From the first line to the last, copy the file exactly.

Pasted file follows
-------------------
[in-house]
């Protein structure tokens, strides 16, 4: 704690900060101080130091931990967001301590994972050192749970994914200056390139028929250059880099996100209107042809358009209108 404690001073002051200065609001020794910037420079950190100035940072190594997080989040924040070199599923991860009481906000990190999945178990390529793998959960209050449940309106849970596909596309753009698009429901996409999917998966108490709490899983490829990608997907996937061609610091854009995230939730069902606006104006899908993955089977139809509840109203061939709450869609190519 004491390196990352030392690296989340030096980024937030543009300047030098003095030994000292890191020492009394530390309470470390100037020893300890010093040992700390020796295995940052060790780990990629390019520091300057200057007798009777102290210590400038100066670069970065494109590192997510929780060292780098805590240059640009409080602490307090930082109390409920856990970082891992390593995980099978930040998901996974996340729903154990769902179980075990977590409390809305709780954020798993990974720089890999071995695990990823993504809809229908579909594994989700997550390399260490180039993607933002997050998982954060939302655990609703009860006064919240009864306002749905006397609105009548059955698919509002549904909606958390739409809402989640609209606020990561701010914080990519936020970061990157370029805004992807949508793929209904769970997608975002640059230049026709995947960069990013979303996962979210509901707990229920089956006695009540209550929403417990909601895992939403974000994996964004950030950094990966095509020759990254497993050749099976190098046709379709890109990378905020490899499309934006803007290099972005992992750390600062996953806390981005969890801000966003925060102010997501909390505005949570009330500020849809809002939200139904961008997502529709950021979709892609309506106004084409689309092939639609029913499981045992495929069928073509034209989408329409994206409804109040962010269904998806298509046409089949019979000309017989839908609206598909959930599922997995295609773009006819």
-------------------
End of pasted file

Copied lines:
[in-house]
């Protein structure tokens, strides 16, 4: 704690900060101080130091931990967001301590994972050192749970994914200056390139028929250059880099996100209107042809358009209108 404690001073002051200065609001020794910037420079950190100035940072190594997080989040924040070199599923991860009481906000990190999945178990390529793998959960209050449940309106849970596909596309753009698009429901996409999917998966108490709490899983490829990608997907996937061609610091854009995230939730069902606006104006899908993955089977139809509840109203061939709450869609190519 004491390196990352030392690296989340030096980024937030543009300047030098003095030994000292890191020492009394530390309470470390100037020893300890010093040992700390020796295995940052060790780990990629390019520091300057200057007798009777102290210590400038100066670069970065494109590192997510929780060292780098805590240059640009409080602490307090930082109390409920856990970082891992390593995980099978930040998901996974996340729903154990769902179980075990977590409390809305709780954020798993990974720089890999071995695990990823993504809809229908579909594994989700997550390399260490180039993607933002997050998982954060939302655990609703009860006064919240009864306002749905006397609105009548059955698919509002549904909606958390739409809402989640609209606020990561701010914080990519936020970061990157370029805004992807949508793929209904769970997608975002640059230049026709995947960069990013979303996962979210509901707990229920089956006695009540209550929403417990909601895992939403974000994996964004950030950094990966095509020759990254497993050749099976190098046709379709890109990378905020490899499309934006803007290099972005992992750390600062996953806390981005969890801000966003925060102010997501909390505005949570009330500020849809809002939200139904961008997502529709950021979709892609309506106004084409689309092939639609029913499981045992495929069928073509034209989408329409994206409804109040962010269904998806298509046409089949019979000309017989839908609206598909959930599922997995295609773009006819």